Langston Hughes Biography

Improved Essays
During the Harlem Renaissance, Langston Hughes was a prevalent author who voiced the struggles of African Americans through his work. His stories and poems were an outlet in which he painted a vibrant picture of the daily experiences of African Americans. Hughes lures readers in with his firsthand outlook on the endeavors of those sharing his heritage and background.
Racism is widely known, but Hughes takes readers to a personal level as he describes his everyday experiences with it. He frequently discusses the inequality that he has been faced with throughout his writing. He chooses to identify with blacks because he understands their struggle and wanted to encourage them to embrace their skin color as beautiful. Though faced with tough
…show more content…
Hughes was unapologetically black and a highly acclaimed author in a time that society was built mostly around whites. In 1929, he published his first novel which provided enough stability for him to make it as writer. He continued writing poetry, books, and working on an autobiography. In the 1940s, he wrote for a newspaper column in which he focused on a character he created nicknamed "Simple", a stereotypical poor black man living in Harlem, New York. This series was very prosperous, leading Simple to become a reoccurring character in future plays and stories by Hughes. (Langston …show more content…
He was cremated and his ashes were spread under the entrance for a black culture research center in Harlem. There is a sign marking the spot that reads, "My soul has grown deep like the rivers.", an excerpt from a poem of his. His former home is a national landmark that is still visited by many today. People from all walks of life continue to take inspiration from his works. Despite the decline of plaudits received in his later years and some criticism faced for his work, it is overall something that proved to be influential and significant beyond its time. Many felt empowered by and found strength in the words that he wrote. (Langston Hughes Biography)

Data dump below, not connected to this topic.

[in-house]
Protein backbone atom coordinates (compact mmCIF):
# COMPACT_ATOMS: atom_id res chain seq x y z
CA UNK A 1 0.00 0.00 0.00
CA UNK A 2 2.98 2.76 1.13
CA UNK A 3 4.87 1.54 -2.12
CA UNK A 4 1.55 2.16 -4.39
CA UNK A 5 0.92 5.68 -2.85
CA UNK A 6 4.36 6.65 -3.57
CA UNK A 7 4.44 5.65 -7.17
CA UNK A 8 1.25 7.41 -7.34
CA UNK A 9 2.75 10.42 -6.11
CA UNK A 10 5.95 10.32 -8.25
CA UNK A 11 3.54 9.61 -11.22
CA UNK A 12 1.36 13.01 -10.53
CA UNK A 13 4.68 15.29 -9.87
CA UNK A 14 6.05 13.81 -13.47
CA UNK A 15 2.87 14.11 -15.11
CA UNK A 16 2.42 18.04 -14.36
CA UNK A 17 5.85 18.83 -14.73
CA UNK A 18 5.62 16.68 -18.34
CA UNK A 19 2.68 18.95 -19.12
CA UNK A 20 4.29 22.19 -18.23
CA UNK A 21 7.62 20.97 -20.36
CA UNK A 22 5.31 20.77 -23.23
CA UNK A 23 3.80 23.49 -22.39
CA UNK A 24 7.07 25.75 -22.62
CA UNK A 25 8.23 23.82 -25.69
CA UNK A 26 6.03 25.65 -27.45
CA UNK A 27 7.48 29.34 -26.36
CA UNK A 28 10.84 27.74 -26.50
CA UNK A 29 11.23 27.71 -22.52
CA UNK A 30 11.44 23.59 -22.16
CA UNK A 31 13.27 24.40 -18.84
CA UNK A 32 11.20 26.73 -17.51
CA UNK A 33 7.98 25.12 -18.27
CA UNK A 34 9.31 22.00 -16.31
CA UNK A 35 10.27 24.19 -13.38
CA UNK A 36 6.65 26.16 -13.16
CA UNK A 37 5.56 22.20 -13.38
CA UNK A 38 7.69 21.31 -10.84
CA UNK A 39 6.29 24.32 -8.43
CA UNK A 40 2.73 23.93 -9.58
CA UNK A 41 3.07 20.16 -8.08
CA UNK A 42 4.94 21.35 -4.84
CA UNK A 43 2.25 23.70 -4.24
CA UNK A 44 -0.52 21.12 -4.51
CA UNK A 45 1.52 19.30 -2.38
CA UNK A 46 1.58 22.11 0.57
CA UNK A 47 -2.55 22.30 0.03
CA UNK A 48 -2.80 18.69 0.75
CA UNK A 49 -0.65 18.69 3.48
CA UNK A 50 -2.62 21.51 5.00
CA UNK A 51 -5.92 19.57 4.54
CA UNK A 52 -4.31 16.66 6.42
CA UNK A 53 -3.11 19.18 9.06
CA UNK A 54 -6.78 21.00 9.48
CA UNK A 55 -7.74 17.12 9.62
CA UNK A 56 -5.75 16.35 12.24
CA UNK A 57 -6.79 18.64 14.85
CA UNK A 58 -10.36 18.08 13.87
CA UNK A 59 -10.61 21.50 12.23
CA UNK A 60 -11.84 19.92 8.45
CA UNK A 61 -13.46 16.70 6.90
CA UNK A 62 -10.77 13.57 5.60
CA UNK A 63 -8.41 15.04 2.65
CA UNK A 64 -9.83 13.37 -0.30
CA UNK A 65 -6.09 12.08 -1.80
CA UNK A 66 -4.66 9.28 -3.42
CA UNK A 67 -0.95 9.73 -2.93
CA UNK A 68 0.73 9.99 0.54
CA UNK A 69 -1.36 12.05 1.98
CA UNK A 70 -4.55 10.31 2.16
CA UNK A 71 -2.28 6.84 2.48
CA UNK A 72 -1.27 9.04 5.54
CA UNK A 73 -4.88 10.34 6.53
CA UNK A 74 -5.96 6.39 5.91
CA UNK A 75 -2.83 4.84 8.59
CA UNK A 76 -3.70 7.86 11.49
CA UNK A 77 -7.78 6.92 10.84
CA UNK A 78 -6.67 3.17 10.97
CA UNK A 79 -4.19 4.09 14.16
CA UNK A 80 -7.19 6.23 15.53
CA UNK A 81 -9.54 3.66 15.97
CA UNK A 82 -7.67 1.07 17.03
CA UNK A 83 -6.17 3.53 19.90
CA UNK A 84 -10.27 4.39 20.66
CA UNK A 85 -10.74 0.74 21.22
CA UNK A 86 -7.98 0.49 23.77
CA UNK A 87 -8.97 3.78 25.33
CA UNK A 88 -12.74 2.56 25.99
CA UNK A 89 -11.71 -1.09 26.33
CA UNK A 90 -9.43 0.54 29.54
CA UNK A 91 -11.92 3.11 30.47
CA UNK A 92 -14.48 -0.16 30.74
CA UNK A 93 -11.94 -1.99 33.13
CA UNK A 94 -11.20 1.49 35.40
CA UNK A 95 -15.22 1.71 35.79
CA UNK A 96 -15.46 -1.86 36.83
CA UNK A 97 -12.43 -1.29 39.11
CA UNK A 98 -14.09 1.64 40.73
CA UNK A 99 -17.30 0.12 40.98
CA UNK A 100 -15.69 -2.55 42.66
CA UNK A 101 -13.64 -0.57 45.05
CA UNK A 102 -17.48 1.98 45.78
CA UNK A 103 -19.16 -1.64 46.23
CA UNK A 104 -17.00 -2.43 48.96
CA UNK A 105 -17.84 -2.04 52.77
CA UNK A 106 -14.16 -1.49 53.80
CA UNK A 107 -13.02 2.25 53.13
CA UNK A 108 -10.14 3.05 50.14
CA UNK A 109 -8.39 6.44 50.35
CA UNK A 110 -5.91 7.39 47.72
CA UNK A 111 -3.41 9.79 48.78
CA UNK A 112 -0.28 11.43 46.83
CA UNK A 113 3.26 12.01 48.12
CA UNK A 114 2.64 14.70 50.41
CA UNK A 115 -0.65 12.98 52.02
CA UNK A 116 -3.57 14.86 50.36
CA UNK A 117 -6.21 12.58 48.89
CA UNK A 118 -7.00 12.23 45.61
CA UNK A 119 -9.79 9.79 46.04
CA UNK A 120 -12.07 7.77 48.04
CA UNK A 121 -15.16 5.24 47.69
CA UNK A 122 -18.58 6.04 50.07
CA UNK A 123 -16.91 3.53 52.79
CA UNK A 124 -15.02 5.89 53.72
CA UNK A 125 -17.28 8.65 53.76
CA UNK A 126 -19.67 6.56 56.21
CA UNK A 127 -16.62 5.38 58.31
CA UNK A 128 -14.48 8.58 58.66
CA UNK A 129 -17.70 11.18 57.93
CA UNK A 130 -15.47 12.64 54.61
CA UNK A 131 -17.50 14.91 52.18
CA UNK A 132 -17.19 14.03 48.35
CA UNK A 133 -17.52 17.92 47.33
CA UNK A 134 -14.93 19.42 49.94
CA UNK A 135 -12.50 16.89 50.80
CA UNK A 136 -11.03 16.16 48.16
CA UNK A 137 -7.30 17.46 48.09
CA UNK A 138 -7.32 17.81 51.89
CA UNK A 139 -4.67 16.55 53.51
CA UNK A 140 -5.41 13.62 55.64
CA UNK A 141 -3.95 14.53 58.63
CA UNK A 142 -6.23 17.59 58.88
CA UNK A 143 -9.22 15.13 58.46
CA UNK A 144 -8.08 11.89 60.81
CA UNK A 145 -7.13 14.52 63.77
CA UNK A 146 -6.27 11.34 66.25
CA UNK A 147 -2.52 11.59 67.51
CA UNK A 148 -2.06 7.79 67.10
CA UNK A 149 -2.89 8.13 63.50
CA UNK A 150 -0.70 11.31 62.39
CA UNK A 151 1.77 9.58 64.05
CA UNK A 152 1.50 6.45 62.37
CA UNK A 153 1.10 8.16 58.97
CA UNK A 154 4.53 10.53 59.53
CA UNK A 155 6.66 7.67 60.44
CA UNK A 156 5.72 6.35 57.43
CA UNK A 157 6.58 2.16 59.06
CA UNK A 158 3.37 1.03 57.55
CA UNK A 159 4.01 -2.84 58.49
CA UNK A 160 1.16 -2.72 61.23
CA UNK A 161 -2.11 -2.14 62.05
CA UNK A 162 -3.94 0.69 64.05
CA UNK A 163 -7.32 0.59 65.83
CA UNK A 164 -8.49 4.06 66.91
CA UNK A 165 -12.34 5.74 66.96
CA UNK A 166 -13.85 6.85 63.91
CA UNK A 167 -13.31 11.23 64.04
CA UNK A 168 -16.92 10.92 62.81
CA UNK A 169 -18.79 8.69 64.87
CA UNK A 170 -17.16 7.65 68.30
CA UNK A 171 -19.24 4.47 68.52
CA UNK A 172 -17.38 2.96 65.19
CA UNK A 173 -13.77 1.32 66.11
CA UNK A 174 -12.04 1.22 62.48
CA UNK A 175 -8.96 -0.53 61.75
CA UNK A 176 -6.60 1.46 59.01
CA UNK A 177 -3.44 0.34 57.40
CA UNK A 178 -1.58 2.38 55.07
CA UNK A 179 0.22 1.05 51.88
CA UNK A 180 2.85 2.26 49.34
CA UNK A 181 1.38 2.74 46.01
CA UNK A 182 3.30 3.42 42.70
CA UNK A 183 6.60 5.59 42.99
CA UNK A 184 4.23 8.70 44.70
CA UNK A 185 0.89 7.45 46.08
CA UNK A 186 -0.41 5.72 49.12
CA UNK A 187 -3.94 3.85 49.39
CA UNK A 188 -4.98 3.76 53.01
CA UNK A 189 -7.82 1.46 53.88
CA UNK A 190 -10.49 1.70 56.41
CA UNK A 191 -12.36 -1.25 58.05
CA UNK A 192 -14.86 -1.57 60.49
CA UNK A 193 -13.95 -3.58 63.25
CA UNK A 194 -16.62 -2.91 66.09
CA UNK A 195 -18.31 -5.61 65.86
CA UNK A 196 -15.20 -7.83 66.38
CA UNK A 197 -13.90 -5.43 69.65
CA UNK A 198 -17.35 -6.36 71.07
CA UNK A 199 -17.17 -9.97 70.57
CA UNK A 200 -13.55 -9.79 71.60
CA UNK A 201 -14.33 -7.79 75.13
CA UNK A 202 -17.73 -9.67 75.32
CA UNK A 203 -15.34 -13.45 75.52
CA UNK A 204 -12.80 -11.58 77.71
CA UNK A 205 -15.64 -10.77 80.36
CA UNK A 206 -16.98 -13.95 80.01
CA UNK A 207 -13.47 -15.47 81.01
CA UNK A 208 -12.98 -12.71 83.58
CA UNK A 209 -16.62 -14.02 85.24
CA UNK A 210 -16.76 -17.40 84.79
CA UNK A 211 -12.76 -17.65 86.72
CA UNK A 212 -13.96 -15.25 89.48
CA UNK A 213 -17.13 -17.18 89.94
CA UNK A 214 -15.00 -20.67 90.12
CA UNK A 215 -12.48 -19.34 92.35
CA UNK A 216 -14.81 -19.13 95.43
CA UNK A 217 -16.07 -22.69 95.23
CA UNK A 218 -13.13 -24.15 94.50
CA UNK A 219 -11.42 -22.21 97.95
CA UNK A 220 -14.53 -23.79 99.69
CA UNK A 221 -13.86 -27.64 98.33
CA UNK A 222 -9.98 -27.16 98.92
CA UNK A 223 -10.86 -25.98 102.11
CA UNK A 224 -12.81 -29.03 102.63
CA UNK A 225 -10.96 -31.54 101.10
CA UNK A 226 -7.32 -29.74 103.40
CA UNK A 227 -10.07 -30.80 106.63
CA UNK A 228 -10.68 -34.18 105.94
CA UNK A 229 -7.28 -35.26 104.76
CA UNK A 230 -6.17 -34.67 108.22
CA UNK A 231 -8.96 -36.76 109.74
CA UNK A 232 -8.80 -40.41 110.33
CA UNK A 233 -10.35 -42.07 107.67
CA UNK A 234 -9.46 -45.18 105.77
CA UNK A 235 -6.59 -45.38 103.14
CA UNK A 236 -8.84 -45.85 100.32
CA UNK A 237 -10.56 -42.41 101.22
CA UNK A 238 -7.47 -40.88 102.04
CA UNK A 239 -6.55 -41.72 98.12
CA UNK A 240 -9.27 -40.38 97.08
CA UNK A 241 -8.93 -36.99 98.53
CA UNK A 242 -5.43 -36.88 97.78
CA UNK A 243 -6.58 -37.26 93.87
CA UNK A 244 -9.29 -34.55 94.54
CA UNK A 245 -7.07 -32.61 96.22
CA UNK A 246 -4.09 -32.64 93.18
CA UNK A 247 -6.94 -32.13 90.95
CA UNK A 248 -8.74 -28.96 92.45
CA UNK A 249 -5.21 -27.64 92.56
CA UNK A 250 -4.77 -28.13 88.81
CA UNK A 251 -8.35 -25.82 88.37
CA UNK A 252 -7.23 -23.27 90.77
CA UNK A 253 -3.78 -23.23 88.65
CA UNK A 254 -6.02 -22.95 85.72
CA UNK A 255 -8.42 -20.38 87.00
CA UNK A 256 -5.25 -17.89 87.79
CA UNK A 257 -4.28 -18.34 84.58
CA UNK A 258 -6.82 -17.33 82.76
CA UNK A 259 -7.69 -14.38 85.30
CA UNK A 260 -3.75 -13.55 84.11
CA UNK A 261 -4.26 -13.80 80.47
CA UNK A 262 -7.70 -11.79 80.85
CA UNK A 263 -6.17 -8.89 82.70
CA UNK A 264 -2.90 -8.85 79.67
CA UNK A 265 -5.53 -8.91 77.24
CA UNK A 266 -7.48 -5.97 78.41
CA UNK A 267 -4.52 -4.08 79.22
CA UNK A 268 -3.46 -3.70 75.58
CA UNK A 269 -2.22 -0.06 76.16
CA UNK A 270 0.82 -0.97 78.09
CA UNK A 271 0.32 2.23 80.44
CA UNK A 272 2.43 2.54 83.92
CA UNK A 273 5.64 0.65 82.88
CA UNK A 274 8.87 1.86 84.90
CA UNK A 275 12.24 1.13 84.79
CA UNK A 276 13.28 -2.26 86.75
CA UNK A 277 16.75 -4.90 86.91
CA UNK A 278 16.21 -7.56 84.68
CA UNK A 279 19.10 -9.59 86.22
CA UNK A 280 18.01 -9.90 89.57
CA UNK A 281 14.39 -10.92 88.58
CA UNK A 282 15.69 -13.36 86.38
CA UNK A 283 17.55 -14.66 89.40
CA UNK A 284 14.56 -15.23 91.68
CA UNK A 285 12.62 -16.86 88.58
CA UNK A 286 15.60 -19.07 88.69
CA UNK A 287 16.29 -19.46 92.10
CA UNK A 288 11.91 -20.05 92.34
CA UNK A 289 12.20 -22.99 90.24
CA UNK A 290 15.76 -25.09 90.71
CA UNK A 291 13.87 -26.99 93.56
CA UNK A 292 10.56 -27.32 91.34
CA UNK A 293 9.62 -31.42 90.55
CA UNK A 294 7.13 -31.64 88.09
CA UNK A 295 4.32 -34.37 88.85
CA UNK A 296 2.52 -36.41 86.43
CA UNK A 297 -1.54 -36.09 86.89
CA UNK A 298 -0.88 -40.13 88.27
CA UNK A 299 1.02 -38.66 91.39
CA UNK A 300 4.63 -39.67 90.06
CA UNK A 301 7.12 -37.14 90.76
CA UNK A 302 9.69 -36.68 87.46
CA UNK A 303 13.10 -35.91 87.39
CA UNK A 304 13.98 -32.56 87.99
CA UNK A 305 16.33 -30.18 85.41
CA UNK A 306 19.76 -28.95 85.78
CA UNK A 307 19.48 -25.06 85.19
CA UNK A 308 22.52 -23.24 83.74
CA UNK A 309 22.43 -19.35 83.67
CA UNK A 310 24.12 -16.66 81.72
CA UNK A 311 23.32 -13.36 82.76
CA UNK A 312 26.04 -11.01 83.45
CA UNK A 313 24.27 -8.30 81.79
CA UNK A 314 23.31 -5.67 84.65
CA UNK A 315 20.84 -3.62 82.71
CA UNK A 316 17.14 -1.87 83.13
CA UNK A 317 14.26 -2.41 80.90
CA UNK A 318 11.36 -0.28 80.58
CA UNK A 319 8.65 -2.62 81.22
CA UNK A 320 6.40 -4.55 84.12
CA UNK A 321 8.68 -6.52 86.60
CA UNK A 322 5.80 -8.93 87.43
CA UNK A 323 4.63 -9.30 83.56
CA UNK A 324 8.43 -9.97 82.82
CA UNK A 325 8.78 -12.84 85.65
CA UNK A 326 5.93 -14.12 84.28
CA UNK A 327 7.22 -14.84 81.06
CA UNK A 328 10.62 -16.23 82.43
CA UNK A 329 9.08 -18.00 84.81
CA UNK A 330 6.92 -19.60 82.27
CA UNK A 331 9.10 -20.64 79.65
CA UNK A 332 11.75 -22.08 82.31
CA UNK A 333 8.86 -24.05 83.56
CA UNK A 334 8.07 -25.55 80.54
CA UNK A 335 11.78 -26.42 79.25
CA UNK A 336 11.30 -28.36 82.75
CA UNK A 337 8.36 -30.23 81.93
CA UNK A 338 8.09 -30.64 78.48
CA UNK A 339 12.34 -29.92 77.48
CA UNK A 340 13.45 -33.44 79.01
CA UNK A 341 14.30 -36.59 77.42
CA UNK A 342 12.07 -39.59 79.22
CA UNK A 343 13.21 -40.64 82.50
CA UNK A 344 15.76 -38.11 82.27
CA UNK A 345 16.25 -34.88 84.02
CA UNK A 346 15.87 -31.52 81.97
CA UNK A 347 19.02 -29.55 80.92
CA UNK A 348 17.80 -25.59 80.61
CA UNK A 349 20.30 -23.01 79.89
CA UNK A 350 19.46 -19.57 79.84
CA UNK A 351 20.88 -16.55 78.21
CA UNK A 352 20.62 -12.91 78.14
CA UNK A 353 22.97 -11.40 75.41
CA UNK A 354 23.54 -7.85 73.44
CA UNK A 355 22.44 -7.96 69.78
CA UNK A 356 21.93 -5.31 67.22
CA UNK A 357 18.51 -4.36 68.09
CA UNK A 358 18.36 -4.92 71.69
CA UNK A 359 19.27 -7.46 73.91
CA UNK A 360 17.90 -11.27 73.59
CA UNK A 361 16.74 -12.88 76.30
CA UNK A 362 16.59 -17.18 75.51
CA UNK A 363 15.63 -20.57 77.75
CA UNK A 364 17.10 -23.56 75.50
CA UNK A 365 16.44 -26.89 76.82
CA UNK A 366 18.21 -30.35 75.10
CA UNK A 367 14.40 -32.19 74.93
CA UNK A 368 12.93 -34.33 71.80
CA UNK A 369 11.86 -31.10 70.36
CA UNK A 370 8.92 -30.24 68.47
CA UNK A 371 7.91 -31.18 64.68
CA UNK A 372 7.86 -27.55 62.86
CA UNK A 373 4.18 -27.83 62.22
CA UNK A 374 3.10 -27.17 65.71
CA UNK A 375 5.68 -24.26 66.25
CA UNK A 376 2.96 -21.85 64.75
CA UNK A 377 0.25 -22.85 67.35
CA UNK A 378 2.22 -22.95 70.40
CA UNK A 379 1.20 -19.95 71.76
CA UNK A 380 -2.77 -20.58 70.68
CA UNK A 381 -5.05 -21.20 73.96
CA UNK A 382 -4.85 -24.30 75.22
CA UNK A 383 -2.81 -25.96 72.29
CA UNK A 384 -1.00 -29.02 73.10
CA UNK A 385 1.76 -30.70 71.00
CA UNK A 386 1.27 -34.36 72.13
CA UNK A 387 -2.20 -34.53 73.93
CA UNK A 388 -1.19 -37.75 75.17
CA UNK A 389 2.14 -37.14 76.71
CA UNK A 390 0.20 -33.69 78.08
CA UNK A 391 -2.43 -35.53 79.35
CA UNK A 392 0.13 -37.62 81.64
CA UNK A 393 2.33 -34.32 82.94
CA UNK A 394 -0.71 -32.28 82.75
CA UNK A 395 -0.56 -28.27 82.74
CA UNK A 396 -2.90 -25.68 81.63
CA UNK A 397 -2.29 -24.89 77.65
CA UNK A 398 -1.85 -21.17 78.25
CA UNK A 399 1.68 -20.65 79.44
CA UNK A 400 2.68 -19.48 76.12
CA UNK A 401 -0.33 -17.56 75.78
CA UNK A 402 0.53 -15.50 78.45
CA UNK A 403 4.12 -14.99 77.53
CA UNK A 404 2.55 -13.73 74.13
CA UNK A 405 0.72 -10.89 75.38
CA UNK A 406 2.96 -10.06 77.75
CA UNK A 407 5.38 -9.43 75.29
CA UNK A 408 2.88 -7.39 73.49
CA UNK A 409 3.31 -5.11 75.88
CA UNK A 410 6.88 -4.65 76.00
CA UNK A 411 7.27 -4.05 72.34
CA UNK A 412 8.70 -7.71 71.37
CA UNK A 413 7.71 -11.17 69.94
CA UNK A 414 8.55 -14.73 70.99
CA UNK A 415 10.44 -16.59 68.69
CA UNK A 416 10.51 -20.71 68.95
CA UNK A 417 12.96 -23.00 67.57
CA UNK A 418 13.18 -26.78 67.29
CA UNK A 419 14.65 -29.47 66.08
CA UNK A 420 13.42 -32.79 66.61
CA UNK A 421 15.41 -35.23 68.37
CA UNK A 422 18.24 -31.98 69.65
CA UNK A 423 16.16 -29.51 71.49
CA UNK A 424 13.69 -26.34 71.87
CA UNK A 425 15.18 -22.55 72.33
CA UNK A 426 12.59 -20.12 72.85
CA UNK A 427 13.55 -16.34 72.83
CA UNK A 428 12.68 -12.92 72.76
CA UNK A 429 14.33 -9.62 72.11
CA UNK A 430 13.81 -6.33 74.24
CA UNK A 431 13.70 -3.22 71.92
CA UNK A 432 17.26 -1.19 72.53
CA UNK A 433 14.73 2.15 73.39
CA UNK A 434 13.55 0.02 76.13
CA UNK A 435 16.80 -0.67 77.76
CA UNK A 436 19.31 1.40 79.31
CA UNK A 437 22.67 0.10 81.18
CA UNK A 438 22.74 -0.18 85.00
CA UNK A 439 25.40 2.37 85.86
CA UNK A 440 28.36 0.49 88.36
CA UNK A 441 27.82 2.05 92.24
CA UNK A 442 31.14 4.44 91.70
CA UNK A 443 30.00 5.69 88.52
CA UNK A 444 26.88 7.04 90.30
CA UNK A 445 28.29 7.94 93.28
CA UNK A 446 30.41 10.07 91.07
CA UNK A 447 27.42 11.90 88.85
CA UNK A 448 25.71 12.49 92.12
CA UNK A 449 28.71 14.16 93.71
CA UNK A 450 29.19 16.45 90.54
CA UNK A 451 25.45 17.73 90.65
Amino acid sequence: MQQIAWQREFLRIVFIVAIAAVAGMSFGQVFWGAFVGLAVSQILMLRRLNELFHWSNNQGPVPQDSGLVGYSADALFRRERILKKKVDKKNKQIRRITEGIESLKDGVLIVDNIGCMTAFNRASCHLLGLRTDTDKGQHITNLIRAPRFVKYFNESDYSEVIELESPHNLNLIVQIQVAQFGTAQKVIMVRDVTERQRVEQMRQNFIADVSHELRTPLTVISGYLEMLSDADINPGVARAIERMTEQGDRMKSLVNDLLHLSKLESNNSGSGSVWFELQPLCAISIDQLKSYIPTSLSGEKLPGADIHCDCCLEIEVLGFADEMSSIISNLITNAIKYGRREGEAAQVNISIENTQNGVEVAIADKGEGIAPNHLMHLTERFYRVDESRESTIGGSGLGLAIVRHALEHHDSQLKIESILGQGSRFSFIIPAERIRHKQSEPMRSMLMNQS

Langston Hughes was a key player in the Harlem Renaissance movement. His literary work provided a voice for struggling African Americans and drew attention to the problem, rather than brushing it under the rug. Although some aspects of his poetry can be seemingly negative, he was an influential writer as he produced a big driving force behind the civil rights movement and empowerment of race. He fully advocated for social justice despite the tough times he was put up against. Though Hughes was constantly faced with great difficulties, he used his personal struggles to empower fellow civil rights activists and make a change

Related Documents

  • Improved Essays

    Thanks to his grandmother, he was very prideful of his ethnicity, although it was not exactly popular at the time. In general, Hughes wrote about the working-class African Americans; he addressed their struggles and also the joy in their lives. He wrote novels, poems, plays, and short stories, of which each of them told a different story and delivered a different message to the reader. Hughes was quoted saying, "My seeking has been to explain and illuminate the Negro condition in America and obliquely that of all human kind," meaning his goal was to shed light on the reality of racism in America and to specifically acknowledge the unfair treatment portrayed in the stories and how it is relevant in real life (Wikipedia.com). He felt he had to share the brutal reality of being ethnically different.…